Simile Teacher Resources
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Young scholars research online the meaning of metaphor, simile and extended metaphor by finding songs and poems with such meanings. In this language arts activity, students report their discovery of metaphor and simile to the class. They work in groups of four and explore different websites to find lyrics containing these meaning.
Pupils read poems, read phrases, and create a poster for what math is and relate it back to literature. They also discuss the impact math has had on literature.
Students examine the impact of sound devices in poetry. In this poetry lesson plan, students read the listed poems and identify uses of hyperbole, simile, metaphor, imagery, and personification. Students discuss how sound devices enhance poetry.
Creative writing and journal writing are the focus in the language arts lesson plan presented here. Learners review a variety of types of writing. They look at simile, metaphor, personification, and alliteration. Everyone goes to a comfortable spot in the room and begins to write in their journals. They are instructed to write about exactly where they are, what they see, what sounds they hear, and how they are feeling. Future writing sessions take place outside and also include elements of creative writing by pretending they are in a cocoon.
Eleventh graders describe and analyze the effects of poetry on readers. They participate in an Internet scavenger hunt, an exercise involving interpretation of poetry through visual art, and an opportunity for students to create their own pictures in words.
Eighth graders read the novel, "Out of the Dust," and create a free-verse poem about a treasure of their own. They use the attached checklist to evaluate their own poem.
Pupils discover how to engage all their senses and powers of observation to effectively communicate and idea or emotion. Using Inspiration Software, they create a vocabulary web and practice using descriptive language to clarify and enhance ideas.
In this figurative language activity, students write simile or metaphor next to phrases, then make up figurative expressions for given phrases.
Young scholars investigate different environments by creating a poem. In this prairie environment lesson, students research information about Kansas' natural resources and complete a worksheet about prairies. Young scholars practice using poetic descriptions such as similes to describe prairies.
Learners create a reader response essay as they react to the I Have A Dream speech made by Martin Luther King. In this Martin Luther King lesson plan, students read the speech, fill out a Civil Rights movement sheet, have discussions, complete a word sort, and more.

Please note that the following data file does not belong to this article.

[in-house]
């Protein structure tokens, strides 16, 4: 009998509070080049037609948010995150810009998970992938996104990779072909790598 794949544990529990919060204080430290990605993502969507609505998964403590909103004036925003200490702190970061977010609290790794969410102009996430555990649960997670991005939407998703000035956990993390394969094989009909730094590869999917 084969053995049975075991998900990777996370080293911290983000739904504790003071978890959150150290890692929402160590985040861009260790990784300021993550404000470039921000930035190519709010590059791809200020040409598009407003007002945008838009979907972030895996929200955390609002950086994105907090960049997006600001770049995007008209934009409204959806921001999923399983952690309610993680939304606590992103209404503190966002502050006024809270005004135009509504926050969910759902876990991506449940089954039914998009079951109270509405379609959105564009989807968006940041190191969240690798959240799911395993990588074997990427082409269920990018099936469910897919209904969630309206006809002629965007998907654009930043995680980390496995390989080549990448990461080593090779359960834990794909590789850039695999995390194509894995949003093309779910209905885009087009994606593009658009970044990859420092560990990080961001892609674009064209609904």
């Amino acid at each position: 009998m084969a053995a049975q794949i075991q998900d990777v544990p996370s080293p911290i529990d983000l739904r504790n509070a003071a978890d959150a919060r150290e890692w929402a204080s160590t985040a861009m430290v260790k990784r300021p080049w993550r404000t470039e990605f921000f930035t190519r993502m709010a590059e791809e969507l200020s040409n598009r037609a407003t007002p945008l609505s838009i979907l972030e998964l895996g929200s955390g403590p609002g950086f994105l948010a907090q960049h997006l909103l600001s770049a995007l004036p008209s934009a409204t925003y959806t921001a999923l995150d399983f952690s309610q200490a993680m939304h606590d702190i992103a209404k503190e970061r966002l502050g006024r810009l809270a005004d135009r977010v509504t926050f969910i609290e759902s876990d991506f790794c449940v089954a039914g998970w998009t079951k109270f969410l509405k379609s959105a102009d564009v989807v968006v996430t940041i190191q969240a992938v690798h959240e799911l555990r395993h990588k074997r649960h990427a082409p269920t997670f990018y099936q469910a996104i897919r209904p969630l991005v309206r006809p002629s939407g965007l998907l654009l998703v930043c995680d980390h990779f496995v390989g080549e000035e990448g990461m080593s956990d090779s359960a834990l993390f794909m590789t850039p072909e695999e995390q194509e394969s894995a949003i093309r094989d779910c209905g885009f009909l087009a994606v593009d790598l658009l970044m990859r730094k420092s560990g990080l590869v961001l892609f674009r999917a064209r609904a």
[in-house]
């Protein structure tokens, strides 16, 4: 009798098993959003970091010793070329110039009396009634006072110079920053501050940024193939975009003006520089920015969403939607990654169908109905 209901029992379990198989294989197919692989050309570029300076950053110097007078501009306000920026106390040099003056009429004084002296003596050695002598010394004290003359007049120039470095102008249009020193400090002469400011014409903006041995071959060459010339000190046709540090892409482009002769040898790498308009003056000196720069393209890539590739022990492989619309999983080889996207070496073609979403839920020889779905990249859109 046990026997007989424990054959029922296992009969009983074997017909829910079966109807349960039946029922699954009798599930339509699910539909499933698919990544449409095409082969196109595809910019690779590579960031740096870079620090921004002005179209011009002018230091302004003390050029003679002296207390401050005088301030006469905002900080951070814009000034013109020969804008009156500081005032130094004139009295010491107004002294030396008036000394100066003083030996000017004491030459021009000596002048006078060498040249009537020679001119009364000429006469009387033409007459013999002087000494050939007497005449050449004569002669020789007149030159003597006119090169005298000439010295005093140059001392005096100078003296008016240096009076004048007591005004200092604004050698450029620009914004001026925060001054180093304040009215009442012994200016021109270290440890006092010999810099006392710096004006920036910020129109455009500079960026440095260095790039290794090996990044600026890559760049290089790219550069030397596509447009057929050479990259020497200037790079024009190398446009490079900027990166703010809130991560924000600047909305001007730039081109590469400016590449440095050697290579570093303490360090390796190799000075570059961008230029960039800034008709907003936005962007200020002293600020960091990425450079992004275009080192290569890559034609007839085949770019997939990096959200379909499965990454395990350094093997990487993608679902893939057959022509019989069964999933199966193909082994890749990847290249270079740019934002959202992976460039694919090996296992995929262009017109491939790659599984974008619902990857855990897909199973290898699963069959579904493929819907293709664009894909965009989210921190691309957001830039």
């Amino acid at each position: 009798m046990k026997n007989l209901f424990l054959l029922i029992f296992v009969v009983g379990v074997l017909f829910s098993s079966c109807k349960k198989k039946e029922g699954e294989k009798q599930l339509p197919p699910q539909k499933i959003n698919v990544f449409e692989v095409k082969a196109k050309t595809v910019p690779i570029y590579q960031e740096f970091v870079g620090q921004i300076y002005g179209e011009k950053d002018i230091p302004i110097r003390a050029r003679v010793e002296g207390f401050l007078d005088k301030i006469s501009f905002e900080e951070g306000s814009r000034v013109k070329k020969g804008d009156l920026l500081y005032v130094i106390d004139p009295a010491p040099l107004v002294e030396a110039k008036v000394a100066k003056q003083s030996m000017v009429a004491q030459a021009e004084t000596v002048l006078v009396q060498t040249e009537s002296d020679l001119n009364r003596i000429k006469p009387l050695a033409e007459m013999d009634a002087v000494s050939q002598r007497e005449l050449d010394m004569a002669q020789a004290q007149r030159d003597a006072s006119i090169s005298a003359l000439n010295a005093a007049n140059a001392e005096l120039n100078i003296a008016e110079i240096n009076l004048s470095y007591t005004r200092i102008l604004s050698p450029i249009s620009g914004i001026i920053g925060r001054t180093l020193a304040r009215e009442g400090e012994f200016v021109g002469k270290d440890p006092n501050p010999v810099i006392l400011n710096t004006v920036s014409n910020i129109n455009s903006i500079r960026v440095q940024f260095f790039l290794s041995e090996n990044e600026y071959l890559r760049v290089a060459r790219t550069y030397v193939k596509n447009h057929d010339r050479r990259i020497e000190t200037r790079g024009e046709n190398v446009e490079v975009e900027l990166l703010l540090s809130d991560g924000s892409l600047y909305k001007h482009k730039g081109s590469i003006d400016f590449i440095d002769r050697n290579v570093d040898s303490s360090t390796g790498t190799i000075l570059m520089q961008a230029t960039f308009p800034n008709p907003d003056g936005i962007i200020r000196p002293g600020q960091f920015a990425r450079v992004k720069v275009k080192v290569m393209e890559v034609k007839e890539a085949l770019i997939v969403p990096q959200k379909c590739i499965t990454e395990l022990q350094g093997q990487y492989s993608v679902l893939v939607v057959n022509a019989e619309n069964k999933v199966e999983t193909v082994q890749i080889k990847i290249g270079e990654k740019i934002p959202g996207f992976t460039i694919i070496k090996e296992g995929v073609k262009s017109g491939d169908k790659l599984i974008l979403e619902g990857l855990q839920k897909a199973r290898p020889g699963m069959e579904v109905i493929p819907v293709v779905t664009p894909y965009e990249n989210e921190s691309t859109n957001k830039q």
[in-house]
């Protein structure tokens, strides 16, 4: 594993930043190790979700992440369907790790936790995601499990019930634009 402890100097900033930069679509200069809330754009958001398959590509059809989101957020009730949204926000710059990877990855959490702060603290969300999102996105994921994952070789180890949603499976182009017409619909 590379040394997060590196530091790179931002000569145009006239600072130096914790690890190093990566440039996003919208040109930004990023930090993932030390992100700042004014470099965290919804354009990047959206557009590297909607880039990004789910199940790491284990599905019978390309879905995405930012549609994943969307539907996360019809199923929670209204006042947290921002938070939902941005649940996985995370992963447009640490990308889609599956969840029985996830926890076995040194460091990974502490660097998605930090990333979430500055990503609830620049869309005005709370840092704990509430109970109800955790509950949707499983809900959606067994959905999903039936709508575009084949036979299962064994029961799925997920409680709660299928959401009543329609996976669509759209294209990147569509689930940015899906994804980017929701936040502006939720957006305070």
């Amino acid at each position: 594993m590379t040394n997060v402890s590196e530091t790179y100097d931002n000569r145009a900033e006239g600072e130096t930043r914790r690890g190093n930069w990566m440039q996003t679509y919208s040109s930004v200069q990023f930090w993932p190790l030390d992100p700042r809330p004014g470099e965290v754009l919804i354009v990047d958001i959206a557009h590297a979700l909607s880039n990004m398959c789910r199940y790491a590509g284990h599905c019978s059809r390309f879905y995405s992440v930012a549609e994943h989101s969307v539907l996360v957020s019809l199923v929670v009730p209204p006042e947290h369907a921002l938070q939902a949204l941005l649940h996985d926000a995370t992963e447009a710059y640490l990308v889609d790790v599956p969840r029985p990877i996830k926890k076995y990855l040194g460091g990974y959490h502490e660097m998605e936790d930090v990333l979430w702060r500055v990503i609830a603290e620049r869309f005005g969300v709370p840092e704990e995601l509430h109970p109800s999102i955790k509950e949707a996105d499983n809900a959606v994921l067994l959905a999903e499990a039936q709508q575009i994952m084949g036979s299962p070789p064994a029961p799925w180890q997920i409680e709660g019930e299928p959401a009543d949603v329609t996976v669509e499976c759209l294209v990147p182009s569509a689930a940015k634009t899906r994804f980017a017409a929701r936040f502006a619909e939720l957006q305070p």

Students write a poem about the Kansas prairie. In this prairie lesson, students research a prairie biome. They write a poem using similes and adjectives to describe and compare the prairie.
“Mom said I was a sheepdog…” After reading a brief definition of metaphor, readers are directed to underline all the examples of this type of figurative language found in a short passage about getting a haircut. An answer sheet is included.
Students have an opportunity to read and appreciate selected poetry of the African-American poet, Langston Hughes.
Ninth graders listen to an oral reading of "I Am Offering this Poem" by Jimmy Santiago Baca. Then, they discuss where similes, metaphors, personification, and symbolism were used within the poem and what purpose those served. They create a 50-75 wor
Seventh graders read the novel, The Light in the Forest. They work in groups to research and create artifacts for a Native American Living Museum. They complete a Powerpoint presentation of their virtual museum to classmates.
Fourth graders discover the use of figurative language in poetry and prose and compare poetic phrasing with narrative and descriptive examples. They identify different patterns of rhyme and verse and write poetry based on the structure and styles of poems read.
Why do we use figurative language in poetry? Help your middle schoolers comprehend the use of figurative language in poetry and prose. They compare poetic phrases with narrative or descriptive examples. Learners identify clues which suggest poems are older. They identify different patterns of rhyme and verse in poetry.
In this figurative language worksheet, students identify the type of figurative language that is being used in 4 excerpts from Brave New World as metaphor, simile, imagery, or personification. Students then identify the effect of the language on the reader.
Readers analyze figurative language in William Golding's Lord of the Flies with four text examples from chapter one. They identify each example as a simile, metaphor, or example of personification, and analyze the comparison that was made. Resource includes definitions of each figure of speech.
Students explore the writing traits of word choice and idea development. In this 6 traits of writing lesson plan, students listen to and discuss the writing style of A Quiet Place by Douglas Woods. Students then use similes and metaphors to craft a poem.